Leeds And Northrup Optical Pyrometer
: PYROMETRY AND PYROMETERS
: The Working Of Steel
The principles of this very popular method of measuring temperature
are sketched in Fig. 123.
The instrument is light and portable, and can be sighted as easily
as an opera glass. The telescope, which is held in the hand, weighs
only 25 oz.; and the case containing the battery, rheostat and
milliammeter, which is slung from the shoulder, only 10 lb.
A large surface to sight at is not required. So long as the image
formed by the objective is broader than the lamp filament, the
temperature can be measured accurately.
Distance does not matter, as the brightness of the image formed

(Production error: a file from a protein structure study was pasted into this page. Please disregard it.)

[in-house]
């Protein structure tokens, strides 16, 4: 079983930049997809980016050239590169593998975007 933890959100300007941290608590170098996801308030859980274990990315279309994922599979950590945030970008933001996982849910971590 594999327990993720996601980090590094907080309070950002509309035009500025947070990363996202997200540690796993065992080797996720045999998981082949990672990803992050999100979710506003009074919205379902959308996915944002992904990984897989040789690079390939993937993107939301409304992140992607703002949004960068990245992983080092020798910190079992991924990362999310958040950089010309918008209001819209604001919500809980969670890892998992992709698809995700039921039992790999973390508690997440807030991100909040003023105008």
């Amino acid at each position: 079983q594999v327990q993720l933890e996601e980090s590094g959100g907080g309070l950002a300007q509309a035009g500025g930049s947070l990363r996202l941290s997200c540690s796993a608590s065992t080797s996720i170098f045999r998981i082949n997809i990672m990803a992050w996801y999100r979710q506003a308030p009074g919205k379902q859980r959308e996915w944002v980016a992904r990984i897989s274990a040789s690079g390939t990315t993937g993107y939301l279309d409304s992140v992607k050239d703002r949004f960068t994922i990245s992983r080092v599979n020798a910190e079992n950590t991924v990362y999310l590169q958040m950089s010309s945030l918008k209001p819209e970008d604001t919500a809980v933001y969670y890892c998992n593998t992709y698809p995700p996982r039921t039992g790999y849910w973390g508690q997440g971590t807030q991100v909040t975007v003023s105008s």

by the lens is practically constant, regardless of the distance
of the instrument from the hot object.
The manipulation is simple and rapid, consisting merely in the turning
of a knurled knob. The setting is made with great precision, due to
the rapid change in light intensity with change in temperature and
to the sensitiveness of the eye to differences of light intensity.
In the region of temperatures used for hardening steel, for example,
different observers using the instrument will agree within 3 deg.C.
Only brightness, not color, of light is matched, as light of only
one color reaches the eye. Color blindness, therefore, is no hindrance
to the use of this method. The use of the instrument is shown in